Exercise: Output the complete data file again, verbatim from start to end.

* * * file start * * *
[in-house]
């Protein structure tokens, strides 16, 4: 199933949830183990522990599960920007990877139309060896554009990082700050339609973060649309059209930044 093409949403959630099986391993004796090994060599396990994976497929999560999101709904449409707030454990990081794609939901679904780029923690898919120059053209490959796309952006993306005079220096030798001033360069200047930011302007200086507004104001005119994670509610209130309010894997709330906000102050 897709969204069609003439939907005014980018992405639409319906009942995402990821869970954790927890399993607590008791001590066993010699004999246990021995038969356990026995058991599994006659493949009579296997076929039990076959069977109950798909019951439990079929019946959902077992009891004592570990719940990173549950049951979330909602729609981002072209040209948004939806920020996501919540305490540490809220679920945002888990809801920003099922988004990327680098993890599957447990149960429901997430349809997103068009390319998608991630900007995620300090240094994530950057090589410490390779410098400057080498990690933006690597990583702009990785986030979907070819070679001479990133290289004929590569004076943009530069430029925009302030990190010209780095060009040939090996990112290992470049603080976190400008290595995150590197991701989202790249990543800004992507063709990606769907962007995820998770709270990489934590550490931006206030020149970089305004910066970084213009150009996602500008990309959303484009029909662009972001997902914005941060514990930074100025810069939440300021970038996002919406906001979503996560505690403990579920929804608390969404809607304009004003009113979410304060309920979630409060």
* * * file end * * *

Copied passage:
[in-house]
């Protein structure tokens, strides 16, 4: 199933949830183990522990599960920007990877139309060896554009990082700050339609973060649309059209930044 093409949403959630099986391993004796090994060599396990994976497929999560999101709904449409707030454990990081794609939901679904780029923690898919120059053209490959796309952006993306005079220096030798001033360069200047930011302007200086507004104001005119994670509610209130309010894997709330906000102050 897709969204069609003439939907005014980018992405639409319906009942995402990821869970954790927890399993607590008791001590066993010699004999246990021995038969356990026995058991599994006659493949009579296997076929039990076959069977109950798909019951439990079929019946959902077992009891004592570990719940990173549950049951979330909602729609981002072209040209948004939806920020996501919540305490540490809220679920945002888990809801920003099922988004990327680098993890599957447990149960429901997430349809997103068009390319998608991630900007995620300090240094994530950057090589410490390779410098400057080498990690933006690597990583702009990785986030979907070819070679001479990133290289004929590569004076943009530069430029925009302030990190010209780095060009040939090996990112290992470049603080976190400008290595995150590197991701989202790249990543800004992507063709990606769907962007995820998770709270990489934590550490931006206030020149970089305004910066970084213009150009996602500008990309959303484009029909662009972001997902914005941060514990930074100025810069939440300021970038996002919406906001979503996560505690403990579920929804608390969404809607304009004003009113979410304060309920979630409060």